According to CoolSculpting, the typical cost of its treatment ranges from $2,000–4,000. However, areas that require small applicators, such as the chin and jaw, may range between $700–900.
The American Society of Plastic Surgeons 2020 statistics report shows that the national average cost for noninvasive fat reduction procedures is $1,437.
Prices vary depending on the number of treatments and the areas an individual wants to treat: The bigger the area, the more expensive the treatment is.
It is also sensible for a person to consider the number of treatments necessary. Areas with more fat may require more treatments. Factors such as geographic location and the skill of the treatment provider may also influence the cost.
CoolSculpting is a cosmetic procedure that does not treat an underlying health condition, so insurance does not typically cover the costs.
CoolSculpting and other forms of cryolipolysis have a high success and satisfaction rate.
However, people should note that the effects of the treatment only apply to the targeted areas. It also does not tighten the skin.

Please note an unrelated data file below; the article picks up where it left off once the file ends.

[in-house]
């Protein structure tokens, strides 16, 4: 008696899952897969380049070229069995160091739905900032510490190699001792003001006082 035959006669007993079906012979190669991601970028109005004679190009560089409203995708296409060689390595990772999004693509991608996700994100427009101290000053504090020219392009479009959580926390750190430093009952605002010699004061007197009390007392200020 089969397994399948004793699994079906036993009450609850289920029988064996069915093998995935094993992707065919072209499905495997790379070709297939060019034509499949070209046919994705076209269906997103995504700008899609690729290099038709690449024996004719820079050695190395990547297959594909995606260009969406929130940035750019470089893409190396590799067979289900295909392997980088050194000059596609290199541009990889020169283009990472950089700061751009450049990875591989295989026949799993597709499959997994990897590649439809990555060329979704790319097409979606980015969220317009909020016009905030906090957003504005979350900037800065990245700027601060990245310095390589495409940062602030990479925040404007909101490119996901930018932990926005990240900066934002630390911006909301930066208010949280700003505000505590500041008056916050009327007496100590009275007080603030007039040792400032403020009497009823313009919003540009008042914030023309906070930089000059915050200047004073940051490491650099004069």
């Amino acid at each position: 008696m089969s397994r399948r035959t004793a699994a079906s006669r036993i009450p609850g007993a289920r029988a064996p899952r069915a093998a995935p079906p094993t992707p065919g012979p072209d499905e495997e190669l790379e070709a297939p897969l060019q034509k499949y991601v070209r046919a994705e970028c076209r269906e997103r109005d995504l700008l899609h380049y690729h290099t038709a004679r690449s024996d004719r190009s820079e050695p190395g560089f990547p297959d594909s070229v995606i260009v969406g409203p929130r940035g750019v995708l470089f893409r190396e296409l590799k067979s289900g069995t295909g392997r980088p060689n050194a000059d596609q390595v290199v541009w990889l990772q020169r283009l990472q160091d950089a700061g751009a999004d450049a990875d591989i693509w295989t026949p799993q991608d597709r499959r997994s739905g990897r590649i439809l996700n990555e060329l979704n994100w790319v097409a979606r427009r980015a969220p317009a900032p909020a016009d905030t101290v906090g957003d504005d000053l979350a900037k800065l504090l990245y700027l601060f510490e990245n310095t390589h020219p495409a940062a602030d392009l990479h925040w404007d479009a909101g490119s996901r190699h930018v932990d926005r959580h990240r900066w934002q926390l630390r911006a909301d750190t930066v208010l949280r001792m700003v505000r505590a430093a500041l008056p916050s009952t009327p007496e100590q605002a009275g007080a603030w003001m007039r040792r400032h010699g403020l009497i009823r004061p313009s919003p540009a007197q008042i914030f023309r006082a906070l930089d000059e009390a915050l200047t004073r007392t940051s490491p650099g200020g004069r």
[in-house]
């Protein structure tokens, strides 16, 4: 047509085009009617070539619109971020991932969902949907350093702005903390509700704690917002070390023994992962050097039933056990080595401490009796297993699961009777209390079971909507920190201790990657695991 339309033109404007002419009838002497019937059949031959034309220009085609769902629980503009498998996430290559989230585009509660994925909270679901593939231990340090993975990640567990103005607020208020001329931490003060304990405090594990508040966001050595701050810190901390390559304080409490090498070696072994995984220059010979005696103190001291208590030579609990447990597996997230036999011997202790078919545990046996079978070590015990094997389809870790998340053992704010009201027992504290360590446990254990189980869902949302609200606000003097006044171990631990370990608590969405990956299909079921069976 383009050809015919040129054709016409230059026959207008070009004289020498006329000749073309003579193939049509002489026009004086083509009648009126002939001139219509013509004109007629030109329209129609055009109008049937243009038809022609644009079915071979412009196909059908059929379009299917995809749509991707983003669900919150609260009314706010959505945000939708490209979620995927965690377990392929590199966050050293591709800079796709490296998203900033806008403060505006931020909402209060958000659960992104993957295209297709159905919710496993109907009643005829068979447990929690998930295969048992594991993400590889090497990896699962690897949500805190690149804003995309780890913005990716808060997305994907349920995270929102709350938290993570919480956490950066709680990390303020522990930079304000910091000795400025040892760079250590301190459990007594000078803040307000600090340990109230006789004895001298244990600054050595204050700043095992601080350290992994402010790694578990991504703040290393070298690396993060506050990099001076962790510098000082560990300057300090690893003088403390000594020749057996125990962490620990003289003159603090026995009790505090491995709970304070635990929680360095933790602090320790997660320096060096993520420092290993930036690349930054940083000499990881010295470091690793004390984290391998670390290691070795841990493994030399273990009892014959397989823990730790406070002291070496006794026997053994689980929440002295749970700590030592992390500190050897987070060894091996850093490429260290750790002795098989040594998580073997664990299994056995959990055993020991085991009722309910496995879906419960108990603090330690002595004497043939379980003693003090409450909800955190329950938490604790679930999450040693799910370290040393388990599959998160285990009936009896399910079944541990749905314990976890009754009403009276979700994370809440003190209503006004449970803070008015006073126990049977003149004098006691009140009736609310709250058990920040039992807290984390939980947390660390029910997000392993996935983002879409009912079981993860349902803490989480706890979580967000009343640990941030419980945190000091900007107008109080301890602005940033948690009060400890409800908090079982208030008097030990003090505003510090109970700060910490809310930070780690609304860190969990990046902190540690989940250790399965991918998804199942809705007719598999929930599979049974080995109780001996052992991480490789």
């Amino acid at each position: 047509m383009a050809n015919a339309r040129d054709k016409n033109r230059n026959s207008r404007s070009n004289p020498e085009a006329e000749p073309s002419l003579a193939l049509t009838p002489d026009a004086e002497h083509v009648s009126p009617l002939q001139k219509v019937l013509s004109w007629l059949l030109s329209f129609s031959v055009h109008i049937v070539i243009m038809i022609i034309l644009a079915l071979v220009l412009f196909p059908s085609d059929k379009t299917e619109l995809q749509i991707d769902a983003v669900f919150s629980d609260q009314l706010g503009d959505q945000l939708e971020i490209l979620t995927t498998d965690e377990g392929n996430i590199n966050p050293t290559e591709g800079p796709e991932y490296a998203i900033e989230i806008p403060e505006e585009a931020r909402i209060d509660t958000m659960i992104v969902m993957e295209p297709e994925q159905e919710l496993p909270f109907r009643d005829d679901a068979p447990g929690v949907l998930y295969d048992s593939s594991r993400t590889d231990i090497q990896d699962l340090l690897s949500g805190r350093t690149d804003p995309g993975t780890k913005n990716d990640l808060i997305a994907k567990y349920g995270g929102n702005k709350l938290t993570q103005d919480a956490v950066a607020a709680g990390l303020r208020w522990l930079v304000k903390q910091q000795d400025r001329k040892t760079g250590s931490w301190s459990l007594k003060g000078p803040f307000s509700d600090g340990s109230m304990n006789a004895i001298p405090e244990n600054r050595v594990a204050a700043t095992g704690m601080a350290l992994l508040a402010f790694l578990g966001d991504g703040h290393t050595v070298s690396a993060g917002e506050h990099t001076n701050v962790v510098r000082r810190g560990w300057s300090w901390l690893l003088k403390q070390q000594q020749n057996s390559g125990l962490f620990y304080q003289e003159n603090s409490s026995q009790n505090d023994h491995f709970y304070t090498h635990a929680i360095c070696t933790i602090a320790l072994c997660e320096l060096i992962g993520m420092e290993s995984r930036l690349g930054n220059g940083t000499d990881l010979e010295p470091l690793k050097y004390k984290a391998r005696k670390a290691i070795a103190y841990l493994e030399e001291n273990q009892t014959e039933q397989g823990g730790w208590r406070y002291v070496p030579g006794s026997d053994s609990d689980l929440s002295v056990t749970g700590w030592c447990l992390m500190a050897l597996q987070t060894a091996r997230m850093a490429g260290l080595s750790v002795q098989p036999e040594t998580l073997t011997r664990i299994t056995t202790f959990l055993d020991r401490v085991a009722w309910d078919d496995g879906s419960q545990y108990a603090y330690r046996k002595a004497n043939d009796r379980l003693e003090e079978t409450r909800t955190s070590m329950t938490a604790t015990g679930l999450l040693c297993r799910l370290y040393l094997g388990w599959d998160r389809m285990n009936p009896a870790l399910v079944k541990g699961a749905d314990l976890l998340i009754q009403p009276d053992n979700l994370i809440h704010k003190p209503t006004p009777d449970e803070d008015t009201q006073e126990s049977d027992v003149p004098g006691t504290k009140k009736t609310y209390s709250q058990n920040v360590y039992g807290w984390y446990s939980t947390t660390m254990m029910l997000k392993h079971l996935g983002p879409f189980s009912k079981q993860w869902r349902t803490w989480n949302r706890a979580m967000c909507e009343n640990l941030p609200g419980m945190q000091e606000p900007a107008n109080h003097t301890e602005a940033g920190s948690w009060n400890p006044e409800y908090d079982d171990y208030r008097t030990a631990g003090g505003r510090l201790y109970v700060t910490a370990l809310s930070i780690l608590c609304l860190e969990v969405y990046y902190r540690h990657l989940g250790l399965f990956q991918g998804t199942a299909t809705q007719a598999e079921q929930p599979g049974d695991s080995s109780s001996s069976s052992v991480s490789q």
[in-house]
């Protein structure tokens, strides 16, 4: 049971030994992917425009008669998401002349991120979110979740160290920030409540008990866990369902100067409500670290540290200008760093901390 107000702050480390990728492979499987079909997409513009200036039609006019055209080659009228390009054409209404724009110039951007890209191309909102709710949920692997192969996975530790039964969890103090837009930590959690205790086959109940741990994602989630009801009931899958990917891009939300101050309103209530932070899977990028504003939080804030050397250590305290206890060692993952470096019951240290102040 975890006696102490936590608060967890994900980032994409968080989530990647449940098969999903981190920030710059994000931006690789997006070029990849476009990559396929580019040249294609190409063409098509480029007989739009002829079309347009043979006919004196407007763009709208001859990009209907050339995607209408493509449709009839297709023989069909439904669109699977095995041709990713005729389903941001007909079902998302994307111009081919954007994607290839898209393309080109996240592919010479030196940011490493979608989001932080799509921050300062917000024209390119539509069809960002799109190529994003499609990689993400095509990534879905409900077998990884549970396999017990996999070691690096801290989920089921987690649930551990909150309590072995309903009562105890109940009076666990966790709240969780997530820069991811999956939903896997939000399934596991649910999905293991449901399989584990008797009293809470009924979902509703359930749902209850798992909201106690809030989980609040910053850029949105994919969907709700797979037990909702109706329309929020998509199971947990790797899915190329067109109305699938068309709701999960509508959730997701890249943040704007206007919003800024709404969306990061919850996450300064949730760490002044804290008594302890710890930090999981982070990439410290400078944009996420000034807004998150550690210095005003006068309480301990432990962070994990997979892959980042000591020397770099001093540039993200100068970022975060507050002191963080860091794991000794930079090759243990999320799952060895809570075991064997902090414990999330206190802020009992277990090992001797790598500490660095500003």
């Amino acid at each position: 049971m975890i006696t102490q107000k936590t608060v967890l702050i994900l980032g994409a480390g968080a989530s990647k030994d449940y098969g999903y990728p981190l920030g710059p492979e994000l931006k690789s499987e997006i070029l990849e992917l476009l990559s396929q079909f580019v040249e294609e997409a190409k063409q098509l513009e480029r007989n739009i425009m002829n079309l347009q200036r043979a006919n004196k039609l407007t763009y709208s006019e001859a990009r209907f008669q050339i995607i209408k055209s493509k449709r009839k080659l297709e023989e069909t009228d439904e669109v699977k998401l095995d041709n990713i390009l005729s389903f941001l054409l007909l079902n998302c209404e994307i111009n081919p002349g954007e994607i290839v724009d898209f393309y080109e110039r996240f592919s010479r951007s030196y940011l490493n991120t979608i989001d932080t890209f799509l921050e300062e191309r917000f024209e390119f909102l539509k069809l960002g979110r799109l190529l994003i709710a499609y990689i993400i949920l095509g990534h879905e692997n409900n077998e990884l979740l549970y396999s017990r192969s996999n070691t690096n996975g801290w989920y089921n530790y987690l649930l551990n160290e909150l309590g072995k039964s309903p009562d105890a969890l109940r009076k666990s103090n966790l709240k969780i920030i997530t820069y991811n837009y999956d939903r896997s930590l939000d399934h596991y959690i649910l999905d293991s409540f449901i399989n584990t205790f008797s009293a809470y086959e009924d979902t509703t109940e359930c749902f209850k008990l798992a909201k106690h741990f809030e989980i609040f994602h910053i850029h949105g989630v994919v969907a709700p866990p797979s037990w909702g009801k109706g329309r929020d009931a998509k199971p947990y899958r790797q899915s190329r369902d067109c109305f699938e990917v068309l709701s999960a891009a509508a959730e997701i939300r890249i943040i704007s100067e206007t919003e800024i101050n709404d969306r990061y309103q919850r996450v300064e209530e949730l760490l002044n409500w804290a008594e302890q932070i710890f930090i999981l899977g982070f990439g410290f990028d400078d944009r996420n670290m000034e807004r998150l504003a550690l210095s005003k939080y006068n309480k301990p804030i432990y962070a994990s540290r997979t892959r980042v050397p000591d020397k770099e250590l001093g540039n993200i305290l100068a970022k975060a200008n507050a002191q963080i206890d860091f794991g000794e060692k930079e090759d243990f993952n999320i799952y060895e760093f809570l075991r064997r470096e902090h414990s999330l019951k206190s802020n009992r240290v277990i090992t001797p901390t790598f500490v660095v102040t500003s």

Moreover, the procedure doesn’t work for everyone. It works best on people near the ideal body weight for their build with pinchable fat on stubborn areas. A
Lifestyle and other factors may also play a role. CoolSculpting is not a weight-loss treatment or a miracle cure for an unhealthy lifestyle.
A person who continues with an unhealthy diet and remains sedentary while undergoing CoolSculpting can expect less fat reduction.
CoolSculpting effectively removes areas with stubborn fat. The body removes the frozen and broken down fat tissues within 4–6 months.
The procedure also delivers lasting results. It destroys fat cells, so they will not return.
Research generally points towards CoolSculpting being a relatively safe and effective treatment for removing some areas of fat.